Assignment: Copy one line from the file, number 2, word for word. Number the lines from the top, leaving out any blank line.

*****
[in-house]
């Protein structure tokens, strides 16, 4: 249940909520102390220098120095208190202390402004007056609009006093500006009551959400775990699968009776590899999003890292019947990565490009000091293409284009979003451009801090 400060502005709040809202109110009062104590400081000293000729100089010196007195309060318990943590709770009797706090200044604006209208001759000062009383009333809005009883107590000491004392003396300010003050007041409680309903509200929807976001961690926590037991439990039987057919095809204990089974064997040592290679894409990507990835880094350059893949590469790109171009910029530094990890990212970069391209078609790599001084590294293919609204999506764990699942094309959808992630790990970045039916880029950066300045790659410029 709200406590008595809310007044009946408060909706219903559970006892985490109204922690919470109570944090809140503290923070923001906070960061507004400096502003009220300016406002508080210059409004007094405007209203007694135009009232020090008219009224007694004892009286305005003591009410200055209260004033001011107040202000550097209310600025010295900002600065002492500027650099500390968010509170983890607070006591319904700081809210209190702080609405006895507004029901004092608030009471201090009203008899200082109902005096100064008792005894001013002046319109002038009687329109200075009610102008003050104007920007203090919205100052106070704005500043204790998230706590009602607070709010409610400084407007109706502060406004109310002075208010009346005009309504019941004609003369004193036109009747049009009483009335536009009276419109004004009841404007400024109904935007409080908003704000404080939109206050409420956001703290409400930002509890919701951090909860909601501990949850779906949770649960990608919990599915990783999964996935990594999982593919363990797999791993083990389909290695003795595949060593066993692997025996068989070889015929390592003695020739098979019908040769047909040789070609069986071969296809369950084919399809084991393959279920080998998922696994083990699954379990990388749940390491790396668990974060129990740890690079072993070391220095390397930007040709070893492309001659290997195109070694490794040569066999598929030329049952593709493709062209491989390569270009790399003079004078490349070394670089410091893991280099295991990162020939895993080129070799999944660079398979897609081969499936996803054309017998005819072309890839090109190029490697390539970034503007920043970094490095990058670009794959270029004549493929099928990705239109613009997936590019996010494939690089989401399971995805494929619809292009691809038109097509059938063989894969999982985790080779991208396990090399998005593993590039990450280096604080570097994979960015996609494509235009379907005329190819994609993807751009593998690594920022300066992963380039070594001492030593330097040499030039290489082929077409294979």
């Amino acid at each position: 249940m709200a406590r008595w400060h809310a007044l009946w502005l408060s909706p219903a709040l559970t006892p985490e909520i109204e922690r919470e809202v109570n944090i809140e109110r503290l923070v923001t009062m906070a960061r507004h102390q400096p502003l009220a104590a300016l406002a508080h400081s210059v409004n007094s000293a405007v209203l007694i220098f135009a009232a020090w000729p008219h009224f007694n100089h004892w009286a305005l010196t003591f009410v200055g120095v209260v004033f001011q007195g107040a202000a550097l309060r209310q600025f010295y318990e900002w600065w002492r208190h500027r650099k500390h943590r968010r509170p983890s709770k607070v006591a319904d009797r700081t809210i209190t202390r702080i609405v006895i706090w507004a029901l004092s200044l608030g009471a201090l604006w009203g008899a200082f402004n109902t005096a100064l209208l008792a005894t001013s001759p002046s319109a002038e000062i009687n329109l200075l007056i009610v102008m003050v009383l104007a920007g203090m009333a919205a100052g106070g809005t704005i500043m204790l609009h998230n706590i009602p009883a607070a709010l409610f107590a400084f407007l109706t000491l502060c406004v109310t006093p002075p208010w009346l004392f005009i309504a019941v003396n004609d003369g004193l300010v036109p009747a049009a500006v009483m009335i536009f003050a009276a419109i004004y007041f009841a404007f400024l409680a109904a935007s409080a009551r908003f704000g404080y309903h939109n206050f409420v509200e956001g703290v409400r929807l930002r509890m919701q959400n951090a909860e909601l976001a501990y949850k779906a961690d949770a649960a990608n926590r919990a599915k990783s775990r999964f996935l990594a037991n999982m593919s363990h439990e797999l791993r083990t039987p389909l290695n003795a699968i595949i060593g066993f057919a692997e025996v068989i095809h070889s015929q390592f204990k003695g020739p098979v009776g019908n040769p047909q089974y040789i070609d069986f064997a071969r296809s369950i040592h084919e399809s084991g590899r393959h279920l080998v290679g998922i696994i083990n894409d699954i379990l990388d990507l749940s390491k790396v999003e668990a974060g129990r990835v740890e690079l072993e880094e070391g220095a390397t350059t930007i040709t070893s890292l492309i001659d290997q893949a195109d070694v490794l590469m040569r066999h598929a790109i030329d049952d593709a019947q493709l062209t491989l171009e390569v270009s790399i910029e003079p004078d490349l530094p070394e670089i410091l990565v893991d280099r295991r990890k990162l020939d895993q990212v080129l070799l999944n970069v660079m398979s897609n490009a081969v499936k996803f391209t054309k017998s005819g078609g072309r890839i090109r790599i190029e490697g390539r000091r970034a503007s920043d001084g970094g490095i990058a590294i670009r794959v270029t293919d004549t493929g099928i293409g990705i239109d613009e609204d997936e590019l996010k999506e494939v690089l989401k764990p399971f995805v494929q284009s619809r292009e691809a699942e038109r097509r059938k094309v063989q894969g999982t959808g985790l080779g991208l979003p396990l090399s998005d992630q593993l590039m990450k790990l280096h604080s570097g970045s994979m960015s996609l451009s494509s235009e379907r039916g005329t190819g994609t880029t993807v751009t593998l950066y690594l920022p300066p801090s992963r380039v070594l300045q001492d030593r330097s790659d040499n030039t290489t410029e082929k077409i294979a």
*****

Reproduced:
């Protein structure tokens, strides 16, 4: 249940909520102390220098120095208190202390402004007056609009006093500006009551959400775990699968009776590899999003890292019947990565490009000091293409284009979003451009801090 400060502005709040809202109110009062104590400081000293000729100089010196007195309060318990943590709770009797706090200044604006209208001759000062009383009333809005009883107590000491004392003396300010003050007041409680309903509200929807976001961690926590037991439990039987057919095809204990089974064997040592290679894409990507990835880094350059893949590469790109171009910029530094990890990212970069391209078609790599001084590294293919609204999506764990699942094309959808992630790990970045039916880029950066300045790659410029 709200406590008595809310007044009946408060909706219903559970006892985490109204922690919470109570944090809140503290923070923001906070960061507004400096502003009220300016406002508080210059409004007094405007209203007694135009009232020090008219009224007694004892009286305005003591009410200055209260004033001011107040202000550097209310600025010295900002600065002492500027650099500390968010509170983890607070006591319904700081809210209190702080609405006895507004029901004092608030009471201090009203008899200082109902005096100064008792005894001013002046319109002038009687329109200075009610102008003050104007920007203090919205100052106070704005500043204790998230706590009602607070709010409610400084407007109706502060406004109310002075208010009346005009309504019941004609003369004193036109009747049009009483009335536009009276419109004004009841404007400024109904935007409080908003704000404080939109206050409420956001703290409400930002509890919701951090909860909601501990949850779906949770649960990608919990599915990783999964996935990594999982593919363990797999791993083990389909290695003795595949060593066993692997025996068989070889015929390592003695020739098979019908040769047909040789070609069986071969296809369950084919399809084991393959279920080998998922696994083990699954379990990388749940390491790396668990974060129990740890690079072993070391220095390397930007040709070893492309001659290997195109070694490794040569066999598929030329049952593709493709062209491989390569270009790399003079004078490349070394670089410091893991280099295991990162020939895993080129070799999944660079398979897609081969499936996803054309017998005819072309890839090109190029490697390539970034503007920043970094490095990058670009794959270029004549493929099928990705239109613009997936590019996010494939690089989401399971995805494929619809292009691809038109097509059938063989894969999982985790080779991208396990090399998005593993590039990450280096604080570097994979960015996609494509235009379907005329190819994609993807751009593998690594920022300066992963380039070594001492030593330097040499030039290489082929077409294979």